Nevertheless, children are unaware of the most basic principles of adult life; children have few responsibilities. They do not understand the inherent economic demands of society. Eating for most children is a chore rather than a pleasure, as it is for adults. Before puberty, children can’t comprehend the sexual nature of their bodies.
Thus, while innocence in children takes many forms, a central characteristic is absence. Children are shielded from the stresses of a demanding job or a demanding mother-in-law. Children are unconscious of racial prejudice and financial responsibility. Once when I was in the mall with my young nephew, he asked me for an expensive toy. When I told him I didn’t have enough money, he replied, “I know where the bank is in the mall. We can go there and get more money.”
Children lack an understanding of why parents are sometimes dishonest. For example, when adults receive a gift, they always make it clear how thoughtful the gift is, even if they already own two of them. When our wives ask us, “Do I look fat in this dress?” every husband knows the correct answer. Hiding the truth is often a better choice than insulting someone’s feelings. Children’s innocence forces them to be ineffective at hiding the truth. When Christmas presents are opened, every parent knows immediately if she has chosen the right gift simply by the look on her child’s face.
Perhaps the most important absence in childhood innocence is the lack of dread. Children are always on the precipice of insecurity, and good parents do everything possible to present them with a sense of security. Besides providing the basic needs of food and shelter, a parent’s primary role is to produce a cocoon of love and safety to abolish a child’s fears.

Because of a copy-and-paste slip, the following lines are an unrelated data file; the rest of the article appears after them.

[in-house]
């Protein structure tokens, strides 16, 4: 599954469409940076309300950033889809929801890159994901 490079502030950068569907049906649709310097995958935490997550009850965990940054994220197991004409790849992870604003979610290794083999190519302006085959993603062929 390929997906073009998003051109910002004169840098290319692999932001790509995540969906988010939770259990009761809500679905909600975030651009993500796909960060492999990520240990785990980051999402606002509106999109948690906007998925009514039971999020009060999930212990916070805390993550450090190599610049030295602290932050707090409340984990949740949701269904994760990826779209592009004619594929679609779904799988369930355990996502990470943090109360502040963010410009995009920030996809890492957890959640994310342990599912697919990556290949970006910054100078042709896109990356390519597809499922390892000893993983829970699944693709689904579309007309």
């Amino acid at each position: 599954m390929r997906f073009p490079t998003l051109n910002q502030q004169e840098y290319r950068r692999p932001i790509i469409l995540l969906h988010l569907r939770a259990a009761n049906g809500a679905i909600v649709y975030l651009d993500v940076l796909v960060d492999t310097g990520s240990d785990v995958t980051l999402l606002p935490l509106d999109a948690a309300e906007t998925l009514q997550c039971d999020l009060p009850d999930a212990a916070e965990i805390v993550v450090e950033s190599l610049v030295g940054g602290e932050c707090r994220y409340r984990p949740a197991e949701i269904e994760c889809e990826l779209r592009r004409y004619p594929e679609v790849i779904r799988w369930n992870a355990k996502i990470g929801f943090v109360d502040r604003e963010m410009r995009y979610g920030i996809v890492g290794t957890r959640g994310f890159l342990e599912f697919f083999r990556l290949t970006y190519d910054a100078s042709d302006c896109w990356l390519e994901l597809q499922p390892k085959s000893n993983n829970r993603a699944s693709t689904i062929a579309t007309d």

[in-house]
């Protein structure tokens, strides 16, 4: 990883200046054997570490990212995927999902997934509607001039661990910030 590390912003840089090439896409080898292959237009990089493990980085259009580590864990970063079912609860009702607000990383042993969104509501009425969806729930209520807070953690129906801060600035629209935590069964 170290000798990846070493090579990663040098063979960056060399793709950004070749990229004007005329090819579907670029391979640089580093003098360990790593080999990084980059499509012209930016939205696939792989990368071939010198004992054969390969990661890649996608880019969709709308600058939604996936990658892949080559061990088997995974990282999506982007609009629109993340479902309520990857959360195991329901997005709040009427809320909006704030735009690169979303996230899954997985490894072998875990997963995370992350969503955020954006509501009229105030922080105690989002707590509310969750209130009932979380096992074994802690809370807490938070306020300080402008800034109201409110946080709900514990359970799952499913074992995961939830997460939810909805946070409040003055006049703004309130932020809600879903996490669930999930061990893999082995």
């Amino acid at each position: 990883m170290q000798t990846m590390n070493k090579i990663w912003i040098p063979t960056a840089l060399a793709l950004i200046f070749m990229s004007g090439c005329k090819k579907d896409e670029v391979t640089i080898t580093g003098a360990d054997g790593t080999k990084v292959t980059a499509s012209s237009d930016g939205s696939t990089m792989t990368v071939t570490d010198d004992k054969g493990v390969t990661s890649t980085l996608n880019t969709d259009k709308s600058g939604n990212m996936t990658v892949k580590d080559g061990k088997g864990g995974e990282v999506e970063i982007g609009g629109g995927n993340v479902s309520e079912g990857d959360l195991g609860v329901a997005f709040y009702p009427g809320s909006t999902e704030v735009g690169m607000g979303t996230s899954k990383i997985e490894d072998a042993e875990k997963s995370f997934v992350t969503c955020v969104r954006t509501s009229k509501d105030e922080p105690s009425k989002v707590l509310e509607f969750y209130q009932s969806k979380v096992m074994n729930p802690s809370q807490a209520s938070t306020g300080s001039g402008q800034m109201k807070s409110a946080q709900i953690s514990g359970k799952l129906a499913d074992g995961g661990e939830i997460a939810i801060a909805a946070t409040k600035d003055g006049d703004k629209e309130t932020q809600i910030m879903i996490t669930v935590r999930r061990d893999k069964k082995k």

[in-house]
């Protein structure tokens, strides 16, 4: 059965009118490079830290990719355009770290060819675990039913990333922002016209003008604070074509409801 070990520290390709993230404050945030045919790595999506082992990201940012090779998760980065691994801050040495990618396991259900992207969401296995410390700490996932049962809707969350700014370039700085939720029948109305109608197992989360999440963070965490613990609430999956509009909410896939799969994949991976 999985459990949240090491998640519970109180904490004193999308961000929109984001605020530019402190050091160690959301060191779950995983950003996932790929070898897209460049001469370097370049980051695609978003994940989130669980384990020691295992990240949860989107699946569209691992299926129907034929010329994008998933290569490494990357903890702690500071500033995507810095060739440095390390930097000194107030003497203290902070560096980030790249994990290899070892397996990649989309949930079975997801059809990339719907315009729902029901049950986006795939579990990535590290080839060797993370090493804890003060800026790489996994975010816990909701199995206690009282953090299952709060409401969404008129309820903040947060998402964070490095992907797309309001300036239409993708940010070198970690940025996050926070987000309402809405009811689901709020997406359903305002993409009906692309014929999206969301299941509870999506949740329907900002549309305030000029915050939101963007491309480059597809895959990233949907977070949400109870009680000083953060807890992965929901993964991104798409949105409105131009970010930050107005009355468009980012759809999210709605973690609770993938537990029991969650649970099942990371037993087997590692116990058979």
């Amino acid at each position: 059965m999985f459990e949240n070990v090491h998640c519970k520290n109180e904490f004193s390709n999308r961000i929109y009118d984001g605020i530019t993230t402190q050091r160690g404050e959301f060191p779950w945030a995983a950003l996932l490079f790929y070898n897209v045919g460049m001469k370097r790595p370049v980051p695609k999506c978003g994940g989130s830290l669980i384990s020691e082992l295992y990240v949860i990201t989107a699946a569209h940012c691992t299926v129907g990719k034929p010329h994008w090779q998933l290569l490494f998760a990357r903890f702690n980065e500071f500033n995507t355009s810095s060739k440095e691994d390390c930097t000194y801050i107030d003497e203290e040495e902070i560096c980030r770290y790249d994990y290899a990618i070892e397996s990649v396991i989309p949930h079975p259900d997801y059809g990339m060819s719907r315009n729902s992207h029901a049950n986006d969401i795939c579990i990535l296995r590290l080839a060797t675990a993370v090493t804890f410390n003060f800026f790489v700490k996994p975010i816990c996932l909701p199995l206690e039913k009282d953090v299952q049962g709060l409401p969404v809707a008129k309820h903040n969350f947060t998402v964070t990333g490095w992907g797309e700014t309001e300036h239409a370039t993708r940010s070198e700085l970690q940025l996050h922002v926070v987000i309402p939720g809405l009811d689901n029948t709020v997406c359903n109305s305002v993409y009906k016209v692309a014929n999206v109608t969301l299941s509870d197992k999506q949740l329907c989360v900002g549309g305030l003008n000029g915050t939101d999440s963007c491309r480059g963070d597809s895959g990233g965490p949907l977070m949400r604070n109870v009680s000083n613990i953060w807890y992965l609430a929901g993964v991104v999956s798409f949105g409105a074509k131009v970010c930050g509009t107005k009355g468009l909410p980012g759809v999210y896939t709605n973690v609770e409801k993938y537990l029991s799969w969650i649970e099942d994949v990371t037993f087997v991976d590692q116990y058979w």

If innocence can be characterized by absence – the lack of adult exhaustion and jaded fatigue, a time before cynicism and anger over political injustice arise – then what does innocence consist of? The majority of time in a child’s waking life is spent at enchanted, blissful play. For this reason, not to mention the confusing knowledge of the adult world they are lacking, children are the embodiment of the finest human characteristics. Childhood is the richest possible world, a universe filled with daily fascination, curiosity, and wonder.
Like trying to close Pandora’s Box, an adult returning to childhood isn’t physically possible. Nevertheless, when adult responsibilities become a burden in our everyday lives, it’s natural to desire the childhood life of innocence. Perhaps this is what draws wise, accomplished writers to write children’s books.
Adults who wish to recapture the lost world of youthful innocence have only to observe children at play. Play is the essence of childhood, an expression of fantasy and miracles born in the storytelling imagination, not reality. Adolescents love non-reality, the world of hobbits and Harry Potter. Adults are boring and not fun when they discuss the family budget and chores.
In Brazil, babysitters don’t exist because there is no use for them. Parents do not go out to a restaurant or to a party or on vacation without bringing their children. Teenagers live at home when they attend college. One young Brazilian mother told me: “I can’t enjoy myself without my children.” The family unit is more cohesive than in the US. Adults in Brazil, even those who aren’t parents, spend more time at play than American adults. Perhaps this is why Brazilians are so happy.
Pope Francis was asked recently about his secret to happiness. He said slow down. Take time off. Don’t proselytize. Work for peace. Work at a job that offers basic human dignity. Practice integrity. Don’t hold on to negative feelings. Enjoy art, books, and playfulness.
B. Michael Rubin is an American living in Curitiba.